Hence in the parameter space defined by *C*
_{1} and δβ we can find areas without guided modes, with single mode waveguiding, either a staggered or an unstaggered mode, or domains with both types of modes coexisting (see Fig. 4).

To a certain extent waveguiding in conventional materials is reproduced. For instance we find an unstaggered mode, if only the refractive index of the defect guide is increased compared to the homogeneous array: δβ>0. However, contrary to waveguiding in homogeneous media a localized state also appears in form of a staggered mode, if the wavenumber of the central guide is decreased: δβ<0.

To understand the peculiarities of waveguide arrays it is useful to assume that the defect itself forms its own tiny array with an individual band structure extending between the boundaries β_{0}+δβ±2*C _{1}*. As soon as this “defect band” extends further than that of the homogeneous array, a localized state can be formed. The respective wavenumber β

_{D}must be contained in the “defect band” but missed in the band of the homogeneous array. This simple picture also explains that if the coupling around the defect is increased

*C*>

_{1}*C*we find both staggered and unstaggered modes to appear (see Fig. 2(c)) on both sides of the band of the homogeneous array. In contrast to that, no guidance is observed for a decreased coupling

*C*<

_{1}*C*. In this case all wavenumbers of the defect band are phase matched to waves of the homogenous array (see Fig. 2(d)).

Obviously this simple picture fails to explain the guiding properties accurately in particular, for simultaneous variations of wavenumber δβ and coupling *C*
_{1} of the defect. The main reason is the lack of a continuous density of states in the “defect array”. If the number of waveguides in the “defect array” would be infinitely large the above method to determine guided defect modes would become exact.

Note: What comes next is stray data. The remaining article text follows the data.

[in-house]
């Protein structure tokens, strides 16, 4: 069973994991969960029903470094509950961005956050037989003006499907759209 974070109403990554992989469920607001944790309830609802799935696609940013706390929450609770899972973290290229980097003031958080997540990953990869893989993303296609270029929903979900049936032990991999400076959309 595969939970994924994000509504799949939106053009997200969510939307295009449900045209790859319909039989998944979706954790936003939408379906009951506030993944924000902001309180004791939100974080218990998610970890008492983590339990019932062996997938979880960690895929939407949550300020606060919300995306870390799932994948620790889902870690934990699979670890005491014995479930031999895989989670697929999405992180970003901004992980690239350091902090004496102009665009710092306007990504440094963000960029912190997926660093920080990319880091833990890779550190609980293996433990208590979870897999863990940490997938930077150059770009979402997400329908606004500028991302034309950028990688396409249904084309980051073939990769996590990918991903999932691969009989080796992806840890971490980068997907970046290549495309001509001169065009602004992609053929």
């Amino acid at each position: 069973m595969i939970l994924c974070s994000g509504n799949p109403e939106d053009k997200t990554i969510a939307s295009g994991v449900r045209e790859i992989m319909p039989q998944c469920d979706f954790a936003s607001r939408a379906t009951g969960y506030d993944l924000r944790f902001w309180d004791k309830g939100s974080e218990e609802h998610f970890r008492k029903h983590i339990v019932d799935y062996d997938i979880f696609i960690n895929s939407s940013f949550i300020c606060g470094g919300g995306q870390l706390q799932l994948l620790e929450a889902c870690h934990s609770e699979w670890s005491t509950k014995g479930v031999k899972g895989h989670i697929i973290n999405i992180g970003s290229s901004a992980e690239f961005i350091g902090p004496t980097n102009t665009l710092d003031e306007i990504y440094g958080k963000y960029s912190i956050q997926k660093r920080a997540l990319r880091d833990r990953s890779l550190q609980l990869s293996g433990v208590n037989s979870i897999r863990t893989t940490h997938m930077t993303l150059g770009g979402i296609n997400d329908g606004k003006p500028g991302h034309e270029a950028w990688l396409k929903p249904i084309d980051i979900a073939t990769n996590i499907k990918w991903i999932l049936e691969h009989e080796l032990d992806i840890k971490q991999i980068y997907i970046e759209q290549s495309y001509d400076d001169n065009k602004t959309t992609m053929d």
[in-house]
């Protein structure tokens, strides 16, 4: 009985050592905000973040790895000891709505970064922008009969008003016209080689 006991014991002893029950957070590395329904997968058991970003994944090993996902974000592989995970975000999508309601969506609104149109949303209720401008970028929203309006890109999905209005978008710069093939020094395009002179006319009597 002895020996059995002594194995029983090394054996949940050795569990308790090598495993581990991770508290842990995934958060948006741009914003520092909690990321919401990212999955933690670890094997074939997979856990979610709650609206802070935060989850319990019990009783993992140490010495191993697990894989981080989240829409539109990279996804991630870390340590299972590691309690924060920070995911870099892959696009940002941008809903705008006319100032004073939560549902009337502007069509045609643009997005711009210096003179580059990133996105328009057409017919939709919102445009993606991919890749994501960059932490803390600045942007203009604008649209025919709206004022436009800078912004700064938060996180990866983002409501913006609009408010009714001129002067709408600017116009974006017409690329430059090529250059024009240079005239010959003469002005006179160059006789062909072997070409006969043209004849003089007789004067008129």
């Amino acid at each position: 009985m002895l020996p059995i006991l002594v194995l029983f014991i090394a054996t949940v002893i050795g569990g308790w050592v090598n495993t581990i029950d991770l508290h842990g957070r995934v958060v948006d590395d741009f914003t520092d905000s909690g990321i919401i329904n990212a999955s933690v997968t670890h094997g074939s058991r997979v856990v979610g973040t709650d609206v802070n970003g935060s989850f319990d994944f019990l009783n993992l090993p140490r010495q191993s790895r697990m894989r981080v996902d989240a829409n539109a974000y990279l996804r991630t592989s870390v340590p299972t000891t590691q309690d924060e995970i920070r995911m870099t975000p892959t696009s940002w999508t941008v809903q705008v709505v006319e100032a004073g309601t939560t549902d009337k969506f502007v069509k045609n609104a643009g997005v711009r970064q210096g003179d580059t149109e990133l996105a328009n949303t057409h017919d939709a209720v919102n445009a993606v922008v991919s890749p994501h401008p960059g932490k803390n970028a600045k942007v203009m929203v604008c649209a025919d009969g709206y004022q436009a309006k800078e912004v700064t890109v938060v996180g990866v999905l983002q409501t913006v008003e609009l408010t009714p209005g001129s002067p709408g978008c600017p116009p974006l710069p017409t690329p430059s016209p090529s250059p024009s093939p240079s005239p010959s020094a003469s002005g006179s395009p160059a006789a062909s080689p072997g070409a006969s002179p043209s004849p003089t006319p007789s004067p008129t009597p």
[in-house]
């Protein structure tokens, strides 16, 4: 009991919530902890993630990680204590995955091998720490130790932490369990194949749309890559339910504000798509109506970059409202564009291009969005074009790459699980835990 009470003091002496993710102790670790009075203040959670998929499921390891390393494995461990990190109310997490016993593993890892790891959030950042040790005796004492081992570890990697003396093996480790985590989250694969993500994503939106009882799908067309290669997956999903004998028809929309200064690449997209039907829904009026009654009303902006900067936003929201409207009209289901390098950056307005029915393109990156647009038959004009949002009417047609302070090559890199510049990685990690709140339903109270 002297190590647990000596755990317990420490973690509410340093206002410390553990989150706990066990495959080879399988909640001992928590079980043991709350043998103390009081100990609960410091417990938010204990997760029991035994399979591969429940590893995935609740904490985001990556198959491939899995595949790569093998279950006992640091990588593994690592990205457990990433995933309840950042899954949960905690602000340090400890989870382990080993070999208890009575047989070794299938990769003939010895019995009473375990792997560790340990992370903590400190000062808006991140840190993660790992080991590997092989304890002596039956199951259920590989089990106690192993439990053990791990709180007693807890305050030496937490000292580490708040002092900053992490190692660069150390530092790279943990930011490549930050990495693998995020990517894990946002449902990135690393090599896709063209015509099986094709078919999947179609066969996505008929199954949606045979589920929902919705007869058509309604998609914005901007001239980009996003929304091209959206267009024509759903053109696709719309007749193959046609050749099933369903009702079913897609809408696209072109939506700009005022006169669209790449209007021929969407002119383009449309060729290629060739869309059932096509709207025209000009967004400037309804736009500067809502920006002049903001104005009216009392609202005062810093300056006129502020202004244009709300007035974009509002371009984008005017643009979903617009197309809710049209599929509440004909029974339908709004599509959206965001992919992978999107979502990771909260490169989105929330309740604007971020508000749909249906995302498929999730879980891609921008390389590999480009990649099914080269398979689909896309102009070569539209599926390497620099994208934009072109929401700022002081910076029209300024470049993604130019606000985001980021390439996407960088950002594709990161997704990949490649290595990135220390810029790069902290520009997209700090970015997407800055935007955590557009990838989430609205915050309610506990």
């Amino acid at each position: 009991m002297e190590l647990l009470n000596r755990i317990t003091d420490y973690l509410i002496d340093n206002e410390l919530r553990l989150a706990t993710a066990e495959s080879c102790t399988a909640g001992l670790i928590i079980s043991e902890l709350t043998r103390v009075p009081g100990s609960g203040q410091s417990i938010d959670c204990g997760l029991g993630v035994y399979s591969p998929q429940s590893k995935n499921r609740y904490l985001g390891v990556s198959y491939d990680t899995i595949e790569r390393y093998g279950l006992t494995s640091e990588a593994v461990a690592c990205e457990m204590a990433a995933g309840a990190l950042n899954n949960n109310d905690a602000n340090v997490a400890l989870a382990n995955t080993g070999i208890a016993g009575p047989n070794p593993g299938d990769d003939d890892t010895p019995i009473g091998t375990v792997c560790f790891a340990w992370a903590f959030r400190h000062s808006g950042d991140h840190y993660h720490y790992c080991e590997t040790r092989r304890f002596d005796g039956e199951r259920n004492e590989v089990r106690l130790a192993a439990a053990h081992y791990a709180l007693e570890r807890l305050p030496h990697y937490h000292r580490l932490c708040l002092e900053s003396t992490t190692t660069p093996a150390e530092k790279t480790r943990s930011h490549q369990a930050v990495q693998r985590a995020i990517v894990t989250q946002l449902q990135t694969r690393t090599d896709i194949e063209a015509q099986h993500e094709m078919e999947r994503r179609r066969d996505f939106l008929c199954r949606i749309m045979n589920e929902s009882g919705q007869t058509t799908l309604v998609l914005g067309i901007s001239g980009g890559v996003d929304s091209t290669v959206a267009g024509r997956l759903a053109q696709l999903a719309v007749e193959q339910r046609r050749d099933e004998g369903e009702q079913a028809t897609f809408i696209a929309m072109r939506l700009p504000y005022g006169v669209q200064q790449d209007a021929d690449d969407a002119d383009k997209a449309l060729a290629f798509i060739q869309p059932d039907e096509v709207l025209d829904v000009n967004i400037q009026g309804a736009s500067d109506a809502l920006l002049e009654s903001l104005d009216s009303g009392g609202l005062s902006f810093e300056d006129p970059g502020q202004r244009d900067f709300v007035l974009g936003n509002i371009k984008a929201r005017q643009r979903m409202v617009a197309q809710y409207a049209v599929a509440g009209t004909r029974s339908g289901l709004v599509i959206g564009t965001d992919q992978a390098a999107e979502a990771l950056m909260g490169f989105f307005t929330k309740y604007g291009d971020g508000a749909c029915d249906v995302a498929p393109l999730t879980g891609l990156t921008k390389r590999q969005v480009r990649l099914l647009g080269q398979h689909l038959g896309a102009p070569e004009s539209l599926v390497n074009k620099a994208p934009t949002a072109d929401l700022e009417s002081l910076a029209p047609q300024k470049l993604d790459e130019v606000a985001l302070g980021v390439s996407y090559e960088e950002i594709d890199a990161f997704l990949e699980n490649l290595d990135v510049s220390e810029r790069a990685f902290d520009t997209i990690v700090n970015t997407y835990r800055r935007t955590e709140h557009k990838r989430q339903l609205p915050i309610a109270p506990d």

We are now going to compare the theoretical predictions with experimental results. Keeping in mind that the properties of a mode guided by the defect depend solely on the two parameters *δβ*/*C* and *C*
_{1}/*C* we fabricated samples to test defects belonging to the four distinct areas in the parameter plane (see Fig. 4). To this end we varied width and spacing of the investigated defects. Where a modification of the waveguide spacing solely influences the coupling between the neighboring waveguides, a variation of the width of a guide does not only change the wavenumber of the defect but alters the coupling as well.

Compared to these deliberately induced perturbations conventional fabrication tolerances were much smaller and originate almost exclusively from a variation of the waveguide layer thickness due to the spin coating process. The spatial scale of resulting inhomogenities is comparable with the width of the wafer. Hence, our structures are mainly subject to a constant drift of parameters. Comparing samples originating from different parts of the wafer we found the strength of the coupling to change by approximately 5%. Within one sample no transverse variations of the array parameters could be observed.

A single waveguide excitation was implemented by focusing a HeNe laser beam on the entrance facet with a microscope objective. The light emitted from the end faced was detected by a CCD-camera.

First we checked the existence of an unstaggered mode by creating a single guide with increased width of 3.5µm compared with 3µm in the homogeneous part of the array. As a consequence the propagation constant of the defect guide is increased (*δβ*/*C*=2). But additionally the coupling is slightly decreased *C*
_{1}/*C*=0.8 (see cross 1 in Fig. 4). Similar to conventional waveguiding light concentrates around the region of higher effective index and the modal fields have a flat phase (see Fig. 3(b)).